Once winter break was over, Lance continued his physical therapy in Missoula. He met with his physical therapist 2-3 times a week, and really started to enjoy it. He was told right away that it would be a year before he could play basketball, football or anything like that. Always wanting to be active, Lance asked what ‘could’ he do. They told him he could mountain bike. So Lance became a hard-core mountain biker.

Lance started to really enjoy rehab...
Lance biked everywhere, including to his PT appointments, which he would use as his warm-up. He worked hard while at his appointments, then used what was available to him on campus. He did exercises in the stairwell in the dorm. He did weights in the college weight room. He worked hard and was excited to be active.

Right at a year, he started playing intramural basketball, football and softball with a brace. He did absolutely anything and everything that he wanted. Lance water skied, did downhill skiing, and even spent six years fighting fires as a summer job.

His injury led him to the path to become a Physical Therapist...
Lance and his wife talk about it a lot, how everything happens for a reason. And looking back, although he wouldn’t want to go through all of that again, he knows that this injury steered him on the path he is on today.

Prior to the global knee injury, he didn’t know what he wanted to do with his life. He started out with Environmental Engineer as his major, although not really knowing what it was, but assumed it would allow him to be outside. He then decided on accounting, and then wanted to be a basketball coach and history teacher.

All those physical therapy sessions exposed him to something he had never really thought about before, and had decided that maybe that was the direction he wanted to go in. It was a career he could still do in Montana, and could do in a small town. He changed his major to Health and Human Performance with an emphasis in Exercise Science, and then onto Pre-Physical Therapy.

His schooling made him realize just how lucky he was...
When the accident happened, Lance admits he was young enough and didn’t know enough, to realize just how severe the injury could have been. He believes that some of that information may have been told to his dad, but his dad protected Lance from it. It wasn’t until Lance’s schooling and in his anatomy classes, did he realize just how lucky he was with his injury. To have his knee hyperextend that far, and to have that much pressure go up the backside of his knee could’ve torn the tibial artery, which could have led to amputation. There could’ve been nerve damage, which could have created ‘foot drop.’ “I was so lucky that neither of those things happened.”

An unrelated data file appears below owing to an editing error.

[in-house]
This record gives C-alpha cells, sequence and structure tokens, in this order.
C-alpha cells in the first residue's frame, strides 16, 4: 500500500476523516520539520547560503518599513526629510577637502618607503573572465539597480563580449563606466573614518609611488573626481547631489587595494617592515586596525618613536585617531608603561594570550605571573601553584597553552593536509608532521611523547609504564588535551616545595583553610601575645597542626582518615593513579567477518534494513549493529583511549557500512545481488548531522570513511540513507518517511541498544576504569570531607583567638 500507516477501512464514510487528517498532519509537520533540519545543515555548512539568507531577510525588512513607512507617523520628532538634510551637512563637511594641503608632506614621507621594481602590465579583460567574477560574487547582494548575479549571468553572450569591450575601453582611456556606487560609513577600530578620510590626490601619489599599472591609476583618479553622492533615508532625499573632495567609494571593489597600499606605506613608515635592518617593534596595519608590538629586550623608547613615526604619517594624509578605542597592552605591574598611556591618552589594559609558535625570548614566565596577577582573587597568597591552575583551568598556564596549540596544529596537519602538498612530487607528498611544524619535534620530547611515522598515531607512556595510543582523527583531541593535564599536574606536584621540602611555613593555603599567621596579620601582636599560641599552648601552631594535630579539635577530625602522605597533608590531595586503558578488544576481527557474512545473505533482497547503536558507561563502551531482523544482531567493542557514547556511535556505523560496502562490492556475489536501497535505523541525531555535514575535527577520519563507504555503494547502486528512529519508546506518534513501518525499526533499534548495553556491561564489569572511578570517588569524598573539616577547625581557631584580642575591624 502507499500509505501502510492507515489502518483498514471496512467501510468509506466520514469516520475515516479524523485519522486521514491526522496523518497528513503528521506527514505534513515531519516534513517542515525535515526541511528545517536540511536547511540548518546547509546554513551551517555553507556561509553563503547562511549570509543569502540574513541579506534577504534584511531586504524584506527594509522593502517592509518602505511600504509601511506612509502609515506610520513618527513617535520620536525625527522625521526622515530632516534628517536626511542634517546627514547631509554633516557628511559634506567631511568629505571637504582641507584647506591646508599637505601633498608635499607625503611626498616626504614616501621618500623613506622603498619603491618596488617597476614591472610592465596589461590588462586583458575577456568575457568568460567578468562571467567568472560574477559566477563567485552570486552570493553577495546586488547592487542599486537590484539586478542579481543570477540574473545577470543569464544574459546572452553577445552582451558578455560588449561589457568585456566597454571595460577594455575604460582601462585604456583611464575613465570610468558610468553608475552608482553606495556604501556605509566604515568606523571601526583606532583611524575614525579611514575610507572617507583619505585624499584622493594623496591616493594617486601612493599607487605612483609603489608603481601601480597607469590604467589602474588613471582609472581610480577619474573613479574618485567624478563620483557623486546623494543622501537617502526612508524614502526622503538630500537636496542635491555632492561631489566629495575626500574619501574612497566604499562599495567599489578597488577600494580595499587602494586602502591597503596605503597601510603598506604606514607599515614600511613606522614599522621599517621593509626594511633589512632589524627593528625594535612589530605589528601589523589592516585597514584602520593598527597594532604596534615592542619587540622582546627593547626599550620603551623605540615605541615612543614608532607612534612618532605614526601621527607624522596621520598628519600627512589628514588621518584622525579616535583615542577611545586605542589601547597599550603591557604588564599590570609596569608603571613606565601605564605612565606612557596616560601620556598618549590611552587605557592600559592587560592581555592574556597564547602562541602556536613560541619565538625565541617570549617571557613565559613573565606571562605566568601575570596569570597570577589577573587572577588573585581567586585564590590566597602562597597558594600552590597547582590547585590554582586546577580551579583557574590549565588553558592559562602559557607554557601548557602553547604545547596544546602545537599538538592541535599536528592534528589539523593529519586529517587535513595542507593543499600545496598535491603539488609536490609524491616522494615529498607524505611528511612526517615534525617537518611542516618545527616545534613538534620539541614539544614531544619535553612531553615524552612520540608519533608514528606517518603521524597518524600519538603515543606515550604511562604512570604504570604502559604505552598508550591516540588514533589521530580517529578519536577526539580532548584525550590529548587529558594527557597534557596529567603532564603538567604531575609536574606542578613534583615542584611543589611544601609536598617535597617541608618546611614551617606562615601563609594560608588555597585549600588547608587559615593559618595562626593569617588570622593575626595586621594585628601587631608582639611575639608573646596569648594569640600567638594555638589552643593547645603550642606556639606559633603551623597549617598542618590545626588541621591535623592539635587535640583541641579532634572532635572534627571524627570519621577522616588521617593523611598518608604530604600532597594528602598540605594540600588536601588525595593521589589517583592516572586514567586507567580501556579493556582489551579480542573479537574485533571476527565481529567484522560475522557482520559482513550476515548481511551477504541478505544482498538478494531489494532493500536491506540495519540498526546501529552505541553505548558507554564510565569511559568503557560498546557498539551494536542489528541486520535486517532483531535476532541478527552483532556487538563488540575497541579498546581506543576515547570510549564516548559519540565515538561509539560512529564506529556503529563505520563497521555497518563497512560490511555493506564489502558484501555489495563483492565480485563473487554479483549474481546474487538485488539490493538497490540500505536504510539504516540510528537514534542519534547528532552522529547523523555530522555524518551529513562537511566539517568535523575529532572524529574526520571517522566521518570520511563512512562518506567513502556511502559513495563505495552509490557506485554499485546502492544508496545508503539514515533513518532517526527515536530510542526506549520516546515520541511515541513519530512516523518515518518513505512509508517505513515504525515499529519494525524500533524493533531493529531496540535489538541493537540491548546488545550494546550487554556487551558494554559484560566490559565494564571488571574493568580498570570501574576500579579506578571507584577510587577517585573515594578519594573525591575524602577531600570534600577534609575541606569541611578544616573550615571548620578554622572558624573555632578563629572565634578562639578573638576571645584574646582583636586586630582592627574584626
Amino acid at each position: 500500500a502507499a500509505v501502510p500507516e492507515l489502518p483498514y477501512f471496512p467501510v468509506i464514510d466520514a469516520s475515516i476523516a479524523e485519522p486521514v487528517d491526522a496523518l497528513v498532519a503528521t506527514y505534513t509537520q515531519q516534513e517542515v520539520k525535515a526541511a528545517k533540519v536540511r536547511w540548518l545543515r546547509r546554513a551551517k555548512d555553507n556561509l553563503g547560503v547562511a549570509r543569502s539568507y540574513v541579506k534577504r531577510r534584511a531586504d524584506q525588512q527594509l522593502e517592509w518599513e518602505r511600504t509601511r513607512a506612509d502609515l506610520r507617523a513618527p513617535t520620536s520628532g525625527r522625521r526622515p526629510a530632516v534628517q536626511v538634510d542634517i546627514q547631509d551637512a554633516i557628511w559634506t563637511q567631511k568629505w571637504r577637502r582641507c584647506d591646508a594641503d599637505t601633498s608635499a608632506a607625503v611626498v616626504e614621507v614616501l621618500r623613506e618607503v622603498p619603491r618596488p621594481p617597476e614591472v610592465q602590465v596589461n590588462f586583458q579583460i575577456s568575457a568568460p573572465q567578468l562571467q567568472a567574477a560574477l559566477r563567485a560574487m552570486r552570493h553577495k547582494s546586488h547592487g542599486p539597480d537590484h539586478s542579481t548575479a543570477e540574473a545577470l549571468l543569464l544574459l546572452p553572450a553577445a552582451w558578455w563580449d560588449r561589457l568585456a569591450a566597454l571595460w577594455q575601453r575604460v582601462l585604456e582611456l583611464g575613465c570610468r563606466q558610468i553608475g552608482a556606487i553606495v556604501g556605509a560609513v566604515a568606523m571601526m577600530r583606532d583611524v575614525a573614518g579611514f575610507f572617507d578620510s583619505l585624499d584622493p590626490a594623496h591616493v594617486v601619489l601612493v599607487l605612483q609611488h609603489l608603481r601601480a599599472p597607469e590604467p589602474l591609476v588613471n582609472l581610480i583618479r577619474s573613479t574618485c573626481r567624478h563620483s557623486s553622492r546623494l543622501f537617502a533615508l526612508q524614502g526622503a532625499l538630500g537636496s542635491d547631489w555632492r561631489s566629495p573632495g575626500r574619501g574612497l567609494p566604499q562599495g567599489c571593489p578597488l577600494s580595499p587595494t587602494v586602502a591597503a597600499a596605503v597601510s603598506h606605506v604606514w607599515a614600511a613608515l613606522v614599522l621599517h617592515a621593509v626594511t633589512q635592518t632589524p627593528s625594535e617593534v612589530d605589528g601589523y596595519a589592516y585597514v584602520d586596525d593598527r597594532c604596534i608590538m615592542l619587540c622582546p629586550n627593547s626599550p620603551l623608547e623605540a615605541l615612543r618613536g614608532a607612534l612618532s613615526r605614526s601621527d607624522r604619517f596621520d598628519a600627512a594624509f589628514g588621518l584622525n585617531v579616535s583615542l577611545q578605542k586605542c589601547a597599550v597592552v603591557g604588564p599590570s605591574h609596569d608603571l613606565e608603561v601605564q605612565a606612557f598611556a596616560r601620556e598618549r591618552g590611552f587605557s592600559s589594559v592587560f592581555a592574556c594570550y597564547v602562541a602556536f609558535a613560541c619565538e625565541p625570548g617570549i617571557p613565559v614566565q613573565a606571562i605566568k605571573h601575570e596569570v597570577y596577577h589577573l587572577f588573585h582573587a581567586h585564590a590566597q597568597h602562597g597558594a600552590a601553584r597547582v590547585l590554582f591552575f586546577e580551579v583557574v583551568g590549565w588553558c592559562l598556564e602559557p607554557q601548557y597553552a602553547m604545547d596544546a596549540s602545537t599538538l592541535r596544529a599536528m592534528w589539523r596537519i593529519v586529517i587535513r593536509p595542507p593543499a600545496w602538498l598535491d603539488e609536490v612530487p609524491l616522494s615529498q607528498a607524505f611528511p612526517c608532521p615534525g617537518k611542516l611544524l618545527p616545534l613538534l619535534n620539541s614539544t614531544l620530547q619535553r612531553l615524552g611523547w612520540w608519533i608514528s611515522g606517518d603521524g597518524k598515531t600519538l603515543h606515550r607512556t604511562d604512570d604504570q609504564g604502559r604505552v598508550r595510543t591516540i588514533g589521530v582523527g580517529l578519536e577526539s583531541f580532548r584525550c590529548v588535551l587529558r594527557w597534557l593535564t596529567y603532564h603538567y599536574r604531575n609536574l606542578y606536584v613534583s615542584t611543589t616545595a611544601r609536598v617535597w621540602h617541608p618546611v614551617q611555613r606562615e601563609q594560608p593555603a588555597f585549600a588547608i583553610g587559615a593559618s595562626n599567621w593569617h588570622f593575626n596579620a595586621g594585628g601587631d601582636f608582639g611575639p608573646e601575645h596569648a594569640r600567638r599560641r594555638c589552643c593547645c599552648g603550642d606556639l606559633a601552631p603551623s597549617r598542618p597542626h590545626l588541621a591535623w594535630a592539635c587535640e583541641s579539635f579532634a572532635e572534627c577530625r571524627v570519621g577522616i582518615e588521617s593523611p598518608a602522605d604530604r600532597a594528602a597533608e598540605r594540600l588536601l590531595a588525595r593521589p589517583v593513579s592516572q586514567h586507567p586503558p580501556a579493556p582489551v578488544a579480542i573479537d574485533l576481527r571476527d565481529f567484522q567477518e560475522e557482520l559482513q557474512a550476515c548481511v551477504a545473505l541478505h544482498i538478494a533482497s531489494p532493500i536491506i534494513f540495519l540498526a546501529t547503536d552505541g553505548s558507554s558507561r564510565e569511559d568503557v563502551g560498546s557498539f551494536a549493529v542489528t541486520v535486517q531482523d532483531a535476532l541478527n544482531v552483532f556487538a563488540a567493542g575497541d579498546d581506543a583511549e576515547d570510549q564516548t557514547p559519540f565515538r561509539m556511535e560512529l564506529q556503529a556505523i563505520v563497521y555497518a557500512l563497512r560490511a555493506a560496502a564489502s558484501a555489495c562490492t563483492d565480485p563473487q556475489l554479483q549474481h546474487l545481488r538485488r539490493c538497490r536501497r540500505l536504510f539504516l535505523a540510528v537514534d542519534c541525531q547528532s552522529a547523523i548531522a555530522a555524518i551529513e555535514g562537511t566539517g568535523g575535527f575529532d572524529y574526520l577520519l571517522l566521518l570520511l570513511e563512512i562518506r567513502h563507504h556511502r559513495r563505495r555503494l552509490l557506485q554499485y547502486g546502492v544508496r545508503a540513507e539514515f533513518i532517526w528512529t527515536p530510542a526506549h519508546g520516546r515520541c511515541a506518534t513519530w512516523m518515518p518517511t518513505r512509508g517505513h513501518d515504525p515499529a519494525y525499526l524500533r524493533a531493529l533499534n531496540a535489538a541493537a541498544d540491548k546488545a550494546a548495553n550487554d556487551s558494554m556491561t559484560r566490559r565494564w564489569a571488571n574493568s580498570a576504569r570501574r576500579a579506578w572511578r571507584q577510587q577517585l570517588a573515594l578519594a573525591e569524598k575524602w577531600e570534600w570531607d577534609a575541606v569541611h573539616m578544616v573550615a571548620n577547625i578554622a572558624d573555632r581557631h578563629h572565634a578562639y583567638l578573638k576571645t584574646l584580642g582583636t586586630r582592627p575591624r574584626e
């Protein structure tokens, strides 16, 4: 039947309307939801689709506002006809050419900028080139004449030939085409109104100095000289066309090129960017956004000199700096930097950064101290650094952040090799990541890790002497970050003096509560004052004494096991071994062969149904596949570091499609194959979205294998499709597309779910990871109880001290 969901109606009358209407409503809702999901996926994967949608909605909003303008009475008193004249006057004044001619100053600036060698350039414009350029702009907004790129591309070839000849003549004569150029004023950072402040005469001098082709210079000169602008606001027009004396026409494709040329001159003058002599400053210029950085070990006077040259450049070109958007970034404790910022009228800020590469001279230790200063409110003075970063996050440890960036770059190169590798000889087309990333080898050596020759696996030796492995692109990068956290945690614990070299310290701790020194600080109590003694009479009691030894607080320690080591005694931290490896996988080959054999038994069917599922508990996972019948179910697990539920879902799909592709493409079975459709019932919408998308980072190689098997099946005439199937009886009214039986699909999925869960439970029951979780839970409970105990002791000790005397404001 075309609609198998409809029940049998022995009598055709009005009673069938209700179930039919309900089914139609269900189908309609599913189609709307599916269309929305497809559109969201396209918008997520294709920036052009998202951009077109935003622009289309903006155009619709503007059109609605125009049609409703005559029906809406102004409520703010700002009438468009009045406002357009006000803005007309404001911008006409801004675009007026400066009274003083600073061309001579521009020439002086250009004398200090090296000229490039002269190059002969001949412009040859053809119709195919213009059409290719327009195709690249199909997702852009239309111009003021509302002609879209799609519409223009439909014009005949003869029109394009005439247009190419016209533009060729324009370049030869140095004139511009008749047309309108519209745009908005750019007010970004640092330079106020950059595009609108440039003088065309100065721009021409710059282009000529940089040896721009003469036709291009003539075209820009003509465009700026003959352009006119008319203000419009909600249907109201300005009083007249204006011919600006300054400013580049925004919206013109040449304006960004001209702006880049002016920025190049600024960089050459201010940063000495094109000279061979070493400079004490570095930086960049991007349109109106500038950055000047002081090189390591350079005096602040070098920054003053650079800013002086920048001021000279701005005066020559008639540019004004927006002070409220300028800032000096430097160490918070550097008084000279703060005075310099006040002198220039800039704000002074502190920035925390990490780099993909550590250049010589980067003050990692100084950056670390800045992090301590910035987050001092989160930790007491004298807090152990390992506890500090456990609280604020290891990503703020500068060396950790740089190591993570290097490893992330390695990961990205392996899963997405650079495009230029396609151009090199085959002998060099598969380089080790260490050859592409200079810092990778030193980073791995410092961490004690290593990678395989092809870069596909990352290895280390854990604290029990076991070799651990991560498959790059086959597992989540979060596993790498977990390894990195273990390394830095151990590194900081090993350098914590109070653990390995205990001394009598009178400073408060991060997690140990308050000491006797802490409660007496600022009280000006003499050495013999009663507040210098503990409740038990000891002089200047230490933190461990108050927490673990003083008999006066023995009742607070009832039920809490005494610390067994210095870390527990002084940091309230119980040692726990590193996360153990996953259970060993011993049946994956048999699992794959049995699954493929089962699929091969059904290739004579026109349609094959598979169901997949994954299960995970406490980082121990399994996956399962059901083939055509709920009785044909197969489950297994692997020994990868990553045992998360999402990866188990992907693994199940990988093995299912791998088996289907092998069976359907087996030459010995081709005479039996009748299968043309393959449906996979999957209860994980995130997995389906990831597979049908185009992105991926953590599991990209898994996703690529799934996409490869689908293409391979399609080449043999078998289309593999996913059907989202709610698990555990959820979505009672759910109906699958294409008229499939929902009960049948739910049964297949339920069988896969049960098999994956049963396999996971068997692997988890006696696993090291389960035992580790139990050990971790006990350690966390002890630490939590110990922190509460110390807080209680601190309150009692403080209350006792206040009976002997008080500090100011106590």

A Dr. Shenton follow-up...
Many years later, after landing wrong during an adult league basketball game, he asked Dr. Shenton to look at his knee. After a X-Ray, Dr. Shenton commented that there was no arthritis in his knee, stating it was amazing for how complex Lance’s injury had been and considering how active he’d been on it. Even the cartilage looked great.

Lance wishes he could visit that original doctor in Missoula and show him after 23 years he can squat down on his heels and can do whatever physical activity he wants to do. He has no limp and has never had any complications.

Now the owner and operator of Big Horn Physical Therapy and Sports Medicine...
Lance graduated physical therapy school in 2002, and has worked in Havre, Great Falls and over the years has continued to run into Dr. Shenton and has been able to work on his patients. In 2011, Lance was able to come back to his hometown of Lewistown and raise his family. In July 2017, this father of three boys, jokes that he had a bit of a mid-life crisis and started his own physical therapy and sports medicine practice. Business has been very busy and very good. Everything is starting to come full circle. Yet, all these years later, he’s still never had a patient with the injury that led him on this path all those years ago.

Big Horn Physical Therapy and Sports Medicine
120 Wunderlin St.
Suite 1
Lewistown, MT 59457
P: 406.535.5001

Photo Credit: Alsa Photography